The system will include Deep Neural Convolutional Networks that simulate brain processes using an artificial neural network that has many nested layers where output from one layer node is a nonlinear combination (convolution) of all inputs from the previous layer.

We will connect Deep Machine Learning with Reinforcement Learning and create a system that will teach itself to recognize the subtle patterns in a large quantity of data coming from the supply chain and combine actions (for example, adjusting the time of the manufacturing operation) with results (such as timely delivered product to the customer). The software will have access to real-time up-to-date supply chain data and will be essentially told: "Get them to learn how to maximize resources utilization and productivity."

Reinforcement Learning

During Reinforcement Machine Learning, a software agent performs observations and takes action in the environment and receives rewards in return. Its goal is to learn how to maximize expected long-term rewards. In short, the agent works in the environment and learns by trial and error to maximize his rewards and minimize his loss.
An agent can be a program that tracks real-time up-to-date supply chain data and decides how to adjust, for example, the time of the production operation to earn a positive reward, for example, when approaching the target values of key KPI performance indicators and negative rewards when KPIs are below a certain minimum value.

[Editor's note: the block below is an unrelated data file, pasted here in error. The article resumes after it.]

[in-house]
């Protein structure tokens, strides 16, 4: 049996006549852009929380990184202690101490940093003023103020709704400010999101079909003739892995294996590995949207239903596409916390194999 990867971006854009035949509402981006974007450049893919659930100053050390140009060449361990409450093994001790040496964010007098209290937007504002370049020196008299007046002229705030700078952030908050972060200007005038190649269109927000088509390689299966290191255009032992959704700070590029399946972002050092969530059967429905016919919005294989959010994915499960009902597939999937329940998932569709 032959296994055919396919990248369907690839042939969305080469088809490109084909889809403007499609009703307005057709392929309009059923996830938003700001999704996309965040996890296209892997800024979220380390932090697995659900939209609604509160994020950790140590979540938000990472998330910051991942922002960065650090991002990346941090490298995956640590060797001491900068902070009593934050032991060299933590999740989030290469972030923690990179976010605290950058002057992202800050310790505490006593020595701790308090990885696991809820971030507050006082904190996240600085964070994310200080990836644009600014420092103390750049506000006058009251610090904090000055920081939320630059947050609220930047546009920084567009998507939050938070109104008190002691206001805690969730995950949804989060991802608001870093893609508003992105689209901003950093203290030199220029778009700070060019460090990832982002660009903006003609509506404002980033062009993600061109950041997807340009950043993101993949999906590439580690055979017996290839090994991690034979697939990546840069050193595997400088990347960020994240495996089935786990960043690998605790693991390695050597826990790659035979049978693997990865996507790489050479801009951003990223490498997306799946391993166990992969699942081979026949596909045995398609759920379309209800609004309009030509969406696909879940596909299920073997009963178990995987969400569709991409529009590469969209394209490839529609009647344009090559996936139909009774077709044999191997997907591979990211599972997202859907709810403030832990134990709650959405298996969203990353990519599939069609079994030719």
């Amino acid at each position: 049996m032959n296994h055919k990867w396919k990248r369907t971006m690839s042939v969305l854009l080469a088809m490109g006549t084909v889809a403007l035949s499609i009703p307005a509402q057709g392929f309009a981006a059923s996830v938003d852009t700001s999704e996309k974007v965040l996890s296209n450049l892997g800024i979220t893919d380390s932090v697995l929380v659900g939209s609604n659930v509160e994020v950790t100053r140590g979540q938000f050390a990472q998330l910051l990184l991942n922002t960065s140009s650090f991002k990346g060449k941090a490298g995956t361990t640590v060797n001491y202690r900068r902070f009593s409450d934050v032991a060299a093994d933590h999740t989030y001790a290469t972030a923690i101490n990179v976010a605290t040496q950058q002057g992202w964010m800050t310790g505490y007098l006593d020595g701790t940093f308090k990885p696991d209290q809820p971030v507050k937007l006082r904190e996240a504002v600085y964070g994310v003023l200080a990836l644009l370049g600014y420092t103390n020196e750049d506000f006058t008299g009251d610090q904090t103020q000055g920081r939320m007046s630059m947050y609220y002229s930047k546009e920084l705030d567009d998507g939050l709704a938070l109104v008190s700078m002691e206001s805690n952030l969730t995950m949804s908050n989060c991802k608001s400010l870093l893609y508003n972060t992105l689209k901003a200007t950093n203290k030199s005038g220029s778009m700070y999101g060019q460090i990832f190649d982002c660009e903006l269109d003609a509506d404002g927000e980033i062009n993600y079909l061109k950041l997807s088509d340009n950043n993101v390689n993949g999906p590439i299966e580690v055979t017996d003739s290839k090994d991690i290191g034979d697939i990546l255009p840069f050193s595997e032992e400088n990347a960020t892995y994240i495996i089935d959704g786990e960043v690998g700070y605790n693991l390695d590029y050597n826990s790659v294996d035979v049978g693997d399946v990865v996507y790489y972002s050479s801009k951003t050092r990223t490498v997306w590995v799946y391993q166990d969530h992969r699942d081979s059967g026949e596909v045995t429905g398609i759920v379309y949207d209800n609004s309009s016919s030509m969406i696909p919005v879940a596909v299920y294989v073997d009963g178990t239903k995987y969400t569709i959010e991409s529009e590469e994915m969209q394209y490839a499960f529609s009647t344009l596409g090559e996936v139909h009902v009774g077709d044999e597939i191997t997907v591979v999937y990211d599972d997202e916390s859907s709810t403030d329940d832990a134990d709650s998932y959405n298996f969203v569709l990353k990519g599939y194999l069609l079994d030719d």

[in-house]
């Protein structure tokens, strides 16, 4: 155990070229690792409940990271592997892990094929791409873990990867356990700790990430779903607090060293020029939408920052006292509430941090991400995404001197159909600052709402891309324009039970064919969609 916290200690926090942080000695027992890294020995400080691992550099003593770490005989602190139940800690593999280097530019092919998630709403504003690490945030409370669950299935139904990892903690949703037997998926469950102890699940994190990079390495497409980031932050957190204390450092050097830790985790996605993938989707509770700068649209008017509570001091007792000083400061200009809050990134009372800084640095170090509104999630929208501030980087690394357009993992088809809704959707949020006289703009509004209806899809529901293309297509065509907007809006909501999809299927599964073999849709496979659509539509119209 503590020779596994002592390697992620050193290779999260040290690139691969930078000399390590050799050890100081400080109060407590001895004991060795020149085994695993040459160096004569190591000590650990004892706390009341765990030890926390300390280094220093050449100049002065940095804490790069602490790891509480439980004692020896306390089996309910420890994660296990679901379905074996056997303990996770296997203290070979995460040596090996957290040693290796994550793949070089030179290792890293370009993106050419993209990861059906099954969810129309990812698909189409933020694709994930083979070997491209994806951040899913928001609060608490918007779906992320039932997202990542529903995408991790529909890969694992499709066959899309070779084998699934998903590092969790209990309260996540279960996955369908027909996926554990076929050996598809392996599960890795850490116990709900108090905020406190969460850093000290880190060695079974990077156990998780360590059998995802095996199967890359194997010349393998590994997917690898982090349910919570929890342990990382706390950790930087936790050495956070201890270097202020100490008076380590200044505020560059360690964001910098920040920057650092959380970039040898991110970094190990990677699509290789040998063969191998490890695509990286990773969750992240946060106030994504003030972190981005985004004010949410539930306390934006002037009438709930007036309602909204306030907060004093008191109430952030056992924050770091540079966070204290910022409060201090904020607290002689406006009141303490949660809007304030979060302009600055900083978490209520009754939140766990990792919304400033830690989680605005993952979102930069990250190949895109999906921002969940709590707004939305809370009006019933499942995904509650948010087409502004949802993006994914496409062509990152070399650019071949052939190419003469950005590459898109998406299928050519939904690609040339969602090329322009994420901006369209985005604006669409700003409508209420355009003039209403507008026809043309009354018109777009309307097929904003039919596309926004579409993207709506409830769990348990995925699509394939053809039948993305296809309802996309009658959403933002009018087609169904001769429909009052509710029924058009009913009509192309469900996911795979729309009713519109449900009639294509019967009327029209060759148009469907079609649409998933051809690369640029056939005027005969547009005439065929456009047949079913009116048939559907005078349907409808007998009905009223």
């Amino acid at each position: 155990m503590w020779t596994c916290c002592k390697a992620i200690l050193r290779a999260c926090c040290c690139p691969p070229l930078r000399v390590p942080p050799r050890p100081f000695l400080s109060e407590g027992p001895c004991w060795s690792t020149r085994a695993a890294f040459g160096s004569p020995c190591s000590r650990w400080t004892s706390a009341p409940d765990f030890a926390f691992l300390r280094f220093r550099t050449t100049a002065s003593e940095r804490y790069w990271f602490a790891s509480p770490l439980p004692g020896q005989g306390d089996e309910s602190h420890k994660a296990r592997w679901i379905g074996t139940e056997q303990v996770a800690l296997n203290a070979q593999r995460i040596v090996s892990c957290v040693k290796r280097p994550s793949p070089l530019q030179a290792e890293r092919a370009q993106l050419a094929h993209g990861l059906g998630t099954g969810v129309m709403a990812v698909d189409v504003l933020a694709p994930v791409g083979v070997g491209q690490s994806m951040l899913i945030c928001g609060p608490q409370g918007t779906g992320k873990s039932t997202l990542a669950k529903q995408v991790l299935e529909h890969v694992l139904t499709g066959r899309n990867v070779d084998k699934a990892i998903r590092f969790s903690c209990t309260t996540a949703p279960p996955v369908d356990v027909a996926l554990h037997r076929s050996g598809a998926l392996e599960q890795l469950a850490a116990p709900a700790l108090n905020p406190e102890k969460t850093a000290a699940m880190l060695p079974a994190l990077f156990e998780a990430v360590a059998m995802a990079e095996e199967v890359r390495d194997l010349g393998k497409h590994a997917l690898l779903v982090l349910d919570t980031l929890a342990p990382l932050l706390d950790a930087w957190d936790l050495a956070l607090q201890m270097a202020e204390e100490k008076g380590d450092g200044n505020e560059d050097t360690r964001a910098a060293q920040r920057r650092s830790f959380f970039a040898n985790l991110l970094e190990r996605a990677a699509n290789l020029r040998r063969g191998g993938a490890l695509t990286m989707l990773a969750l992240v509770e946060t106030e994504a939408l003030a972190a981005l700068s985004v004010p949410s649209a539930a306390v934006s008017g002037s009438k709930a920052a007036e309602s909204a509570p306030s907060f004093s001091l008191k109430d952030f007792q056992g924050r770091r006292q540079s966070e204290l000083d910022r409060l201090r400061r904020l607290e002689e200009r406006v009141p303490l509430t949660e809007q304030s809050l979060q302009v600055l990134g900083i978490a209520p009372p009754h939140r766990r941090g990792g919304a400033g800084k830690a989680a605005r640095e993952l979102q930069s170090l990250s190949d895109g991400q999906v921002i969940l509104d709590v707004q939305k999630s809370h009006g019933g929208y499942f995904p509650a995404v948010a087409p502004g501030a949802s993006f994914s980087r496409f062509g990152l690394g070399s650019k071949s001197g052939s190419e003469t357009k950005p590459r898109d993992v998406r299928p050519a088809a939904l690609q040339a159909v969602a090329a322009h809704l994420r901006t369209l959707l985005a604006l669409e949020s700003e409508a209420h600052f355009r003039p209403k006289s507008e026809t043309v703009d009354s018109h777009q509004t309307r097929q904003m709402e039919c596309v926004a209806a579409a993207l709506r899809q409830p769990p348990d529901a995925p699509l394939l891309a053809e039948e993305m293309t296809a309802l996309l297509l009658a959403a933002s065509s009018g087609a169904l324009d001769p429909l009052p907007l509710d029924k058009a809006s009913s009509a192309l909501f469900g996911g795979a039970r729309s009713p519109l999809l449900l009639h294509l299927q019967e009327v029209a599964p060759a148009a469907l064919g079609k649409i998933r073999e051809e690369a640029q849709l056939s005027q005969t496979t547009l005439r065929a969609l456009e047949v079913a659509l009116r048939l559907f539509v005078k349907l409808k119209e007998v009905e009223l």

The algorithm used by the software agent to determine his actions is called his strategy. For example, a strategy may be a neural network that receives real-time updated data from the supply chain and derives an action to be taken.

Neural network in the brain.

Artificial convolutional deep neural network.

Reinforcement Learning.

A game that no one can explain - overcoming Polanyi's paradox

Learning to play the strategic Go game (originated 2,500 years ago in China) has always been difficult - Confucius advised that "gentlemen should not waste time with trivial games - they should study Go," but programming a computer for this game seemed impossible.
It is estimated that the standard Go card is about 2 × 10 to 170 possible positions - more than the number of atoms contained in the universe, and Go players are unable to describe how they handle this enormous complexity of play - a situation described in the 20th century by mathematician Michael Polanyi: "We know more than we can say. "- this Polanyi paradox was an insurmountable obstacle to Go programming - how to write a program that contains the best strategies for playing a game when no one can formulate these strategies?
In October 2016, Google's DeepMind, a London based Google´s subsidiary specialized at Deep Machine Learning defeated with its AlphaGo application using the deep neural networks 4 - to - 1  Lee Sedol from South Korea - Go world champion - and overcame Polanyi's paradox. Sedol after defeating said: I'm helpless. . . I have extensive experience with Go playing but I have never been under such pressure. "
The Lee Sedol style was described as "Intuitive, Unpredictable, Creative, Intense, Wild, Complicated, Deep, Fast, Chaotic" - characteristics that give him a definite advantage over any computer.